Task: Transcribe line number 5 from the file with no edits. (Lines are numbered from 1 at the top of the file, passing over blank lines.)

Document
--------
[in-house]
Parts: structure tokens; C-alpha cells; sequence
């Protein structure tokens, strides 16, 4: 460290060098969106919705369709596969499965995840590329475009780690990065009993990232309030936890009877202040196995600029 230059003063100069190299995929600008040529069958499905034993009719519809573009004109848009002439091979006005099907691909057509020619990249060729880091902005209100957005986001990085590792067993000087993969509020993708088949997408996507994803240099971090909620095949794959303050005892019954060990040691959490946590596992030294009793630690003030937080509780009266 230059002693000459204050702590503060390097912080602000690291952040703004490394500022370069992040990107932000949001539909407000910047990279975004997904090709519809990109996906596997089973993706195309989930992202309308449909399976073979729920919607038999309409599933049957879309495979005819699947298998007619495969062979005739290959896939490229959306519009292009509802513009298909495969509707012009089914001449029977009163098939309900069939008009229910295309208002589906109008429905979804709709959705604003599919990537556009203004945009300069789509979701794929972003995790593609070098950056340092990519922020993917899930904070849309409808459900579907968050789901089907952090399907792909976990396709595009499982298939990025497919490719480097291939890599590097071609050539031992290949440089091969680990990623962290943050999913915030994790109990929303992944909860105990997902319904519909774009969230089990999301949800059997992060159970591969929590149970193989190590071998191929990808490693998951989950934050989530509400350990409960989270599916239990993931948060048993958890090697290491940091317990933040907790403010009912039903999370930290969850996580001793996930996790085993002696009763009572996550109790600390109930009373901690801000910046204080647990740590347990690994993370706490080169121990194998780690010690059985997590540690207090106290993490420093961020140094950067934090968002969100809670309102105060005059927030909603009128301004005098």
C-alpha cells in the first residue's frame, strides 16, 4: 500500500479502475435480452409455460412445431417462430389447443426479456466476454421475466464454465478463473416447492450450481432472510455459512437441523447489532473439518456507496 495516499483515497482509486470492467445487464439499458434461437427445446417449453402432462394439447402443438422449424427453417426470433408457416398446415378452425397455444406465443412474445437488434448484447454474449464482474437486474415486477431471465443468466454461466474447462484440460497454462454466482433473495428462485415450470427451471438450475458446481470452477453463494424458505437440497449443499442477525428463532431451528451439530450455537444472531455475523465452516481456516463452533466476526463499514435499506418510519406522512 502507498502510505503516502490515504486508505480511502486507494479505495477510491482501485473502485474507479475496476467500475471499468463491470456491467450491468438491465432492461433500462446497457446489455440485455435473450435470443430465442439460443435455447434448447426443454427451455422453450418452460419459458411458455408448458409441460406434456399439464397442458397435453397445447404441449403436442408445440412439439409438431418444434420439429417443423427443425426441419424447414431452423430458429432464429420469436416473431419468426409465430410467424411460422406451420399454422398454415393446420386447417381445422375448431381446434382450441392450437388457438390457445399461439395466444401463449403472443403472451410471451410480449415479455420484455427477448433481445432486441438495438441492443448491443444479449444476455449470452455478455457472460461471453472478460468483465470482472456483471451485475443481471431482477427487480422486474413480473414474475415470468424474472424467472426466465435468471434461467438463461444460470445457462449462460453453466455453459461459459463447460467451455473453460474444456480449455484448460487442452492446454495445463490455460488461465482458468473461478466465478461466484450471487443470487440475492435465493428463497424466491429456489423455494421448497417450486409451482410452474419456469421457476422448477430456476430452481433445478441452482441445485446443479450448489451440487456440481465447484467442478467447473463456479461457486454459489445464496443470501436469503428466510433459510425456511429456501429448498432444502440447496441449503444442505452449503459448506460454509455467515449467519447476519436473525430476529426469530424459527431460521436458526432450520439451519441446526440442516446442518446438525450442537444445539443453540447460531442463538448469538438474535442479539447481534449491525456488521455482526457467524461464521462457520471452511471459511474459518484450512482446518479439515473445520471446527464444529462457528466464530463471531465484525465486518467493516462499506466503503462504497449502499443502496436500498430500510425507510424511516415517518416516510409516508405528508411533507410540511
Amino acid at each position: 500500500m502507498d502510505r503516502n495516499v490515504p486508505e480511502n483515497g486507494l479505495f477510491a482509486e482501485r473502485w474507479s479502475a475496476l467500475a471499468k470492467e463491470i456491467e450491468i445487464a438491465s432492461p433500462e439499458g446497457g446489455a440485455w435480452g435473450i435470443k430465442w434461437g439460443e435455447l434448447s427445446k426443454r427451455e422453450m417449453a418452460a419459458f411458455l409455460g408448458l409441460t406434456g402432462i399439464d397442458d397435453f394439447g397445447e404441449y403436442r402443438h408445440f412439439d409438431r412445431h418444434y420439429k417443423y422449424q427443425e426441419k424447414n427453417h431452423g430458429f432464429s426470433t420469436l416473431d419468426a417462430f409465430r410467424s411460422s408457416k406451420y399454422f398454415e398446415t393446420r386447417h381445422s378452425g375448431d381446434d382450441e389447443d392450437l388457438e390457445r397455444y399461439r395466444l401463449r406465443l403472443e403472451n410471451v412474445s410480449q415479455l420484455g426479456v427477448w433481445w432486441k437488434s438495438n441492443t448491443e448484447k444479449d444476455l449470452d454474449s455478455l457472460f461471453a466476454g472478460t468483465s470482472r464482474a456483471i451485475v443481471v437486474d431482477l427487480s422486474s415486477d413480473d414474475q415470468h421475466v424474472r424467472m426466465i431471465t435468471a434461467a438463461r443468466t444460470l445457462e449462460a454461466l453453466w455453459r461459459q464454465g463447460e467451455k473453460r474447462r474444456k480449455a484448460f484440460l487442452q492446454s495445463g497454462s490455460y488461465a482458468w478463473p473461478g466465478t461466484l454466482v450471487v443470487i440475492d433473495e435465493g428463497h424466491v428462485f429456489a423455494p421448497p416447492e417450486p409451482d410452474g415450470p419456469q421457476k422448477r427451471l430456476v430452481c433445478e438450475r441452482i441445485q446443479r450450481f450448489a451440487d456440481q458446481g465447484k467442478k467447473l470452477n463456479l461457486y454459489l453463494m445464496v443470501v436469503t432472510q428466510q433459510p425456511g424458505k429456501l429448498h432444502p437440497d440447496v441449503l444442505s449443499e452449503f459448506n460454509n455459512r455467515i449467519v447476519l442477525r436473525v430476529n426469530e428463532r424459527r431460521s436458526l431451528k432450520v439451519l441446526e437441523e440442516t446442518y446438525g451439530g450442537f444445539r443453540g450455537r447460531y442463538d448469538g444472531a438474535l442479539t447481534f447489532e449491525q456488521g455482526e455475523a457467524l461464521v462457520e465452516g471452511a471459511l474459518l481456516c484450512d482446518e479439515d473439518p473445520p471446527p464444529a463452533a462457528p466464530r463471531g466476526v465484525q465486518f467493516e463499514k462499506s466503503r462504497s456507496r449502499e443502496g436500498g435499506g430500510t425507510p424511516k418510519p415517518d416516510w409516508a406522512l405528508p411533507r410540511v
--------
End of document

Amino acid at each position: 500500500m502507498d502510505r503516502n495516499v490515504p486508505e480511502n483515497g486507494l479505495f477510491a482509486e482501485r473502485w474507479s479502475a475496476l467500475a471499468k470492467e463491470i456491467e450491468i445487464a438491465s432492461p433500462e439499458g446497457g446489455a440485455w435480452g435473450i435470443k430465442w434461437g439460443e435455447l434448447s427445446k426443454r427451455e422453450m417449453a418452460a419459458f411458455l409455460g408448458l409441460t406434456g402432462i399439464d397442458d397435453f394439447g397445447e404441449y403436442r402443438h408445440f412439439d409438431r412445431h418444434y420439429k417443423y422449424q427443425e426441419k424447414n427453417h431452423g430458429f432464429s426470433t420469436l416473431d419468426a417462430f409465430r410467424s411460422s408457416k406451420y399454422f398454415e398446415t393446420r386447417h381445422s378452425g375448431d381446434d382450441e389447443d392450437l388457438e390457445r397455444y399461439r395466444l401463449r406465443l403472443e403472451n410471451v412474445s410480449q415479455l420484455g426479456v427477448w433481445w432486441k437488434s438495438n441492443t448491443e448484447k444479449d444476455l449470452d454474449s455478455l457472460f461471453a466476454g472478460t468483465s470482472r464482474a456483471i451485475v443481471v437486474d431482477l427487480s422486474s415486477d413480473d414474475q415470468h421475466v424474472r424467472m426466465i431471465t435468471a434461467a438463461r443468466t444460470l445457462e449462460a454461466l453453466w455453459r461459459q464454465g463447460e467451455k473453460r474447462r474444456k480449455a484448460f484440460l487442452q492446454s495445463g497454462s490455460y488461465a482458468w478463473p473461478g466465478t461466484l454466482v450471487v443470487i440475492d433473495e435465493g428463497h424466491v428462485f429456489a423455494p421448497p416447492e417450486p409451482d410452474g415450470p419456469q421457476k422448477r427451471l430456476v430452481c433445478e438450475r441452482i441445485q446443479r450450481f450448489a451440487d456440481q458446481g465447484k467442478k467447473l470452477n463456479l461457486y454459489l453463494m445464496v443470501v436469503t432472510q428466510q433459510p425456511g424458505k429456501l429448498h432444502p437440497d440447496v441449503l444442505s449443499e452449503f459448506n460454509n455459512r455467515i449467519v447476519l442477525r436473525v430476529n426469530e428463532r424459527r431460521s436458526l431451528k432450520v439451519l441446526e437441523e440442516t446442518y446438525g451439530g450442537f444445539r443453540g450455537r447460531y442463538d448469538g444472531a438474535l442479539t447481534f447489532e449491525q456488521g455482526e455475523a457467524l461464521v462457520e465452516g471452511a471459511l474459518l481456516c484450512d482446518e479439515d473439518p473445520p471446527p464444529a463452533a462457528p466464530r463471531g466476526v465484525q465486518f467493516e463499514k462499506s466503503r462504497s456507496r449502499e443502496g436500498g435499506g430500510t425507510p424511516k418510519p415517518d416516510w409516508a406522512l405528508p411533507r410540511v